CONSIDER them efforts to prevent another Bosnia. Since March,
United Nations diplomats and staff members have made 30 mostly
unpublicized trips to try to cool down tensions between countries.
All these trips fall under a new formal category of activity at
the UN: preventive diplomacy.
The concept was publicly embraced by UN Secretary General
Boutros Boutros-Ghali in his June report, "Agenda for Peace."
One of the UN's aims, said Mr. Boutros-Ghali, is "To seek to
identify at the earliest possible stage situations that could
produce conflict, and to try through diplomacy to remove the
sources of danger before violence results...." He calls preventive
diplomacy "most desirable and efficient." Vladimir Petrovsky, the
UN's undersecretary general for political affairs, predicts that
preventive diplomacy will become "one of the major activities" at
In March, the UN started to develop a capacity for monitoring
potential conflicts by setting up a new department of political
affairs in the Secretariat, the UN's administrative arm. The
department, divided into geographic divisions, watches for emerging
disputes, collects and analyzes information regarding the disputes,
and develops possible alternatives for peaceful dispute resolution.
UN officials say the missions have already scored some
successes. In July, the UN sent a fact-finding mission to Moldova,
which was just beginning an armed conflict with Russia. After the
UN team arrived, the two sides began negotiating. Mr. Petrovsky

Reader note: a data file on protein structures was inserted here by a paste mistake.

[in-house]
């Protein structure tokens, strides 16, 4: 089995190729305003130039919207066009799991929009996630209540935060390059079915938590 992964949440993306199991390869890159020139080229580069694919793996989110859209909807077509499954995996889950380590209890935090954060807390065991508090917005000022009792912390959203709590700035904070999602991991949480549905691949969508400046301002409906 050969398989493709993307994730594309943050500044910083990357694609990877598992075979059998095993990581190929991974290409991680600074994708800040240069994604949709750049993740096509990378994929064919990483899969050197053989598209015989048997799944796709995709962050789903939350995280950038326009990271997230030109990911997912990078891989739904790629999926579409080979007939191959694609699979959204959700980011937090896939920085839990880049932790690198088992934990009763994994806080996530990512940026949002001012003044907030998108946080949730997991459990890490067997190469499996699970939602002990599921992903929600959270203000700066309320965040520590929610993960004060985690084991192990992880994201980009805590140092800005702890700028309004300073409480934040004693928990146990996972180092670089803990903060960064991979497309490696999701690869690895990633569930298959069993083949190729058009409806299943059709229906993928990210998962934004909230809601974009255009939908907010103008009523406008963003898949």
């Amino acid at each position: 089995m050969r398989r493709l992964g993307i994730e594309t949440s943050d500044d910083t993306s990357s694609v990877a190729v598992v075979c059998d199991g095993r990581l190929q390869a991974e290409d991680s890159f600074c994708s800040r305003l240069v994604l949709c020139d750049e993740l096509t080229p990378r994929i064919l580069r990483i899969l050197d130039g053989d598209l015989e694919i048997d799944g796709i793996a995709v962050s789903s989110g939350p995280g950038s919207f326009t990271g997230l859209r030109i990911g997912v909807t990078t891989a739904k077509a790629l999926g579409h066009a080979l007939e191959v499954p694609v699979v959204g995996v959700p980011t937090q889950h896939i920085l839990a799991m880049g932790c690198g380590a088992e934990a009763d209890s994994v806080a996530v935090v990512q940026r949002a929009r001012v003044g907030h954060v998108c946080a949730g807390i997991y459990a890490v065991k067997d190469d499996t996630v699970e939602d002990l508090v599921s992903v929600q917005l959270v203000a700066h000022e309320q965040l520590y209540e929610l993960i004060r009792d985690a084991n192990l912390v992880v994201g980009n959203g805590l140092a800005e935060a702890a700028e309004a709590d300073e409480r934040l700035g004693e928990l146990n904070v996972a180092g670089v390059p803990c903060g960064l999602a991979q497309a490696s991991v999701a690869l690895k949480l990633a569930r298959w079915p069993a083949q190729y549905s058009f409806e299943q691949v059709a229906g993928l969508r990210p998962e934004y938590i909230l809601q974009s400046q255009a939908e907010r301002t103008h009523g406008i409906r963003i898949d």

says the mission prevented the dispute from becoming a full-scale
war. "I am sure of it," states Petrovsky, who was a high official
in the former Soviet Union.
Sometimes, the missions are more informal, simply listed as
"goodwill visits." Petrovsky says the UN sent a goodwill team to
the Solomon Islands on Oct. 16 at the request of the Solomon
Islands government. The aim of the mission is to discuss
deteriorating relations between the Solomons and Papua New Guinea
over the rebellion on Bougainville Island.
For the UN, the appeal of preventive diplomacy is relatively
simple: It is much cheaper to resolve a dispute early than to send
in thousands of troops later. The estimated cost of the Cambodia
peacekeeping forces for 15 months, for example, is $1.7 billion out
of a total peacekeeping budget of $2.6 billion.
"If preventive diplomacy is effective 10 percent of the time, it
is still going to be more cost effective in terms of picking up the
pieces afterwards and the huge devastation that occurs in armed
conflict," says Connie Peck, who is a consultant to the Australian
government, one of the nations supporting the UN's new effort.
An example of how the UN is trying to do that today is the
attempt by UN officials, including those of the US, to keep the
Angola civil war from flaring up again. UN officials, including US
Ambassador to the UN Edward Perkins, flew to Angola in mid-October
to try to reduce tensions after the elections.
"Typically, the Security Council has waited until after a
dispute has boiled over to be involved and what we are suggesting
is it would be good to devote more resources to prevention when
disputes are still disputes," says Dr. Peck, a senior research
fellow at La Trobe University Institute for Peace Research in
In a way, the UN has done this in the past, although it has not
made it part of a strategic blueprint, as it is now doing. "The UN
has done it when the parties felt they had climbed out on a limb
too far and wanted help getting down," says Enid Schoettle, a
senior fellow at the Council on Foreign Relations.
THE most famous case of "quiet diplomacy" may have been UN
Secretary General Dag Hammarskjold's eventual success at getting
back 11 US servicemen shot down over the People's Republic of China
on Jan. …